Your International Geospatial Briefing for December 2nd: Can Smart Cities Help You Without Compromising Privacy?; Surveying with Advanced Laser Scanning; Weather Agencies Object to 5G; Campus Work Begins for National Geospatial Intelligence Agency
Can Smart Cities Help You Without Compromising Privacy?
Smart cities are built on data. Whether it is street sensors, heated sidewalks, lighting or emergency services, each aspect is developed around the data collected about the behavior of the local demographic. The potential issue lies around the ethical use of personal data. On the one hand, there is the incomparable fact that its information can benefit the development, but at what cost? Is there a way to benefit from data without sacrificing privacy?
The formed Ontario privacy commissioner, Anne Cavoukian, discusses the dramatic reduction in privacy violation when data collection becomes “de-itentified”. The pro is the anonymity it brings, but it’s that exact anonymity that strips the data from some of its most valuable information.
The bigger issue at hand is the lack of governance. There is no “silver bullet” solution, and proper legislation must be established prior, not following a privacy breach.
Surveying with Advanced Laser Scanning
Theotech Project Services is a leading land surveying company from India. Over the last twenty years, the company has assigned dedicated professionals to work on an assortment of projects involving the topographical and route aligned surveys for everything from highways and gas pipelines, to airports.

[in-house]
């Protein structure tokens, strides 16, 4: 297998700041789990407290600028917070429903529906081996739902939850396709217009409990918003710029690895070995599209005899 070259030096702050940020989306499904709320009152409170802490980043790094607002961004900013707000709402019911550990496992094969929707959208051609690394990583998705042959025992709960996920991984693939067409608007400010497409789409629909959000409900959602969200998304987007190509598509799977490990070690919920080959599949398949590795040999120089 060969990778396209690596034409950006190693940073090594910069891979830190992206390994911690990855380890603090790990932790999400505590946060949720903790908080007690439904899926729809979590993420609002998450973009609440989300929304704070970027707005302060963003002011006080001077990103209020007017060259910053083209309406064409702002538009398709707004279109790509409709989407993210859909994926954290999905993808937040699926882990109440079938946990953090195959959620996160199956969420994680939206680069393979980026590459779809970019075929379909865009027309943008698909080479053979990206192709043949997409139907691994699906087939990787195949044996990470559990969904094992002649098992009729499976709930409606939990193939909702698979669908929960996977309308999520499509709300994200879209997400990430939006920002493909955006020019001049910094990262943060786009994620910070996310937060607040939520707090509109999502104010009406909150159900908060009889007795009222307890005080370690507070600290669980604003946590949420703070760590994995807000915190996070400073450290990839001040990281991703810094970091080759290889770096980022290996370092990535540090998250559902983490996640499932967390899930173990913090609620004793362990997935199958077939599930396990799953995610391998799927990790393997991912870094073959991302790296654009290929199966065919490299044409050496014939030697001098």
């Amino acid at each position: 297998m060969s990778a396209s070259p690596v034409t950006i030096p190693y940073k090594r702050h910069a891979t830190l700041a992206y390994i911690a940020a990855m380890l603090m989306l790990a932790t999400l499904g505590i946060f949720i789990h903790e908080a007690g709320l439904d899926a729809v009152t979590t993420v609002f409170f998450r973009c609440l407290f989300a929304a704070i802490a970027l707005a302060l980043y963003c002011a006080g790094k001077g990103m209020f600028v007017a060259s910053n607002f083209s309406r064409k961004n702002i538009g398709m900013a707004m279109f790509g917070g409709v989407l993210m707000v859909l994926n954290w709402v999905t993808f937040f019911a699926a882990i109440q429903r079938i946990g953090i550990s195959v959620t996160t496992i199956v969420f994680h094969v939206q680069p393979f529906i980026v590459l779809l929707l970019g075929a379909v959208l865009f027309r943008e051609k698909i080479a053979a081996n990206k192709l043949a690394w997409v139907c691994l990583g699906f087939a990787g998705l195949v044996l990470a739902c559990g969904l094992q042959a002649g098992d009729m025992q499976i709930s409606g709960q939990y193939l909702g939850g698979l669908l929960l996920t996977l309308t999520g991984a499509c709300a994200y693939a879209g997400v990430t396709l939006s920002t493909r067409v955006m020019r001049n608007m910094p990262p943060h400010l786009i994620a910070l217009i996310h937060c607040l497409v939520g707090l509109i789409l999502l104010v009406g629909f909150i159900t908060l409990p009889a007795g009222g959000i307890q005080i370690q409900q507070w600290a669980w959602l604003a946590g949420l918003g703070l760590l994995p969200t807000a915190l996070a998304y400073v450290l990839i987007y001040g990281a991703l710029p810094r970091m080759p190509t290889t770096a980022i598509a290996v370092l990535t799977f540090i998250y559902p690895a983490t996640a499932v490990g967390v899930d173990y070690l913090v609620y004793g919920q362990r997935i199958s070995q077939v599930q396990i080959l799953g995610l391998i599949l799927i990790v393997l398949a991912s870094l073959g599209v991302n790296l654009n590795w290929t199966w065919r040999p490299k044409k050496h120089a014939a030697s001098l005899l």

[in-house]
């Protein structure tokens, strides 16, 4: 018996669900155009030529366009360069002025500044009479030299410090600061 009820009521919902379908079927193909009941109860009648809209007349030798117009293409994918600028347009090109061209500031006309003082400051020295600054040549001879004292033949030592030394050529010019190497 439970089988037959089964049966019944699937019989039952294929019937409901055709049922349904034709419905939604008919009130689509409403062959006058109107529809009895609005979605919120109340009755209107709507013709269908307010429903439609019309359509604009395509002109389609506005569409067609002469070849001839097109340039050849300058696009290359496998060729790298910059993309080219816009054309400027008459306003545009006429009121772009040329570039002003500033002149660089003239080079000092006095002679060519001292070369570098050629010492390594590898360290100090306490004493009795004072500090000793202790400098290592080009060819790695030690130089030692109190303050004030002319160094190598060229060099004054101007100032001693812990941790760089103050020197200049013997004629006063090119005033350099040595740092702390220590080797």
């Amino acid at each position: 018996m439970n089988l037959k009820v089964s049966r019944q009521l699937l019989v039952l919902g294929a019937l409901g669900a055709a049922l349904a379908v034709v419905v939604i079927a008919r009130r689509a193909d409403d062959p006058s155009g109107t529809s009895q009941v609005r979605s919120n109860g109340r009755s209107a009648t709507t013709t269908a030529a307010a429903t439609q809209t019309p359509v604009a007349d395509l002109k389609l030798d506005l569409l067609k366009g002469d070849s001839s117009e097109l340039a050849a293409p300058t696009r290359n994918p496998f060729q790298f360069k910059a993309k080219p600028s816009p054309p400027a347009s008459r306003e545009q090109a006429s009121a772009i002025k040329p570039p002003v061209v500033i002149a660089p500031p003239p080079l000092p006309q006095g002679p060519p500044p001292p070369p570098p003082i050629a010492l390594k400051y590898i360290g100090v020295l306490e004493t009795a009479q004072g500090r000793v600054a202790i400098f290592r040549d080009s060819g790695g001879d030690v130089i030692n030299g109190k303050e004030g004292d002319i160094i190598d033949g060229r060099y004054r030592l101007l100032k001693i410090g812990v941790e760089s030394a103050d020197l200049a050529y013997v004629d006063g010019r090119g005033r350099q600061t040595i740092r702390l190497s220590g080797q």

As time passes, Theotech is always looking to improve and grow. Within the last five years, the team has looked into expanding its services to construction management. More specifically, laser scanning technology to better capture the measurements of objects such as buildings. This technology would have the capability of capturing 967,000 points per second at a ±1mm accuracy. The use of this technology has marked many improvements. One of the company founders had this to say: “We are very impressed [at] the high level of precision and detail and also how little time and effort is required to obtain the scans. I would say this is 300% better than conventional methods and the data quality is four times better than what we get with mobile LiDAR surveying. Ever since the switch, our customers have been extremely pleased with the data quality and our timely delivery”.
Weather Agencies Object to 5G
Recently, at the World Radiocommunication Conference, it was announced that 5G technologies were to operate in four areas of the radio frequency spectrum (from 24.25 to 27.5GHz). The concern from meteorologists lies in the fact that the band could “interfere with the ability of passive microwave sensors on weather satellites to detect atmospheric water vapor by observing faint signals emitted from 23.6 to 24 GHz”. This could severely interfere with weather observations.
Due to this concern, the World Radiocommunications Conference delegates announced the 5G equipment would only operate from 24.25-27.5GHz in order to try to limit the strength of the signal. This rule still displays a few risks according to the WMO, such as that “5G could roll-out more quickly than initially anticipated, creating an unregulated increase in interference in the 24 GHz”.
Campus Work Begins for National Geospatial Intelligence Agency
The National Geospatial Intelligence Agency is breaking ground on a $1.7 billion campus in St. Louis on Tuesday December 2nd, 2019. The campus site is 97-acres in size.
The U.S. Federal Government announced the project 4 years ago with the decision to remain in the urban core to attract better talent to the National Geospatial Intelligence Agency Campus.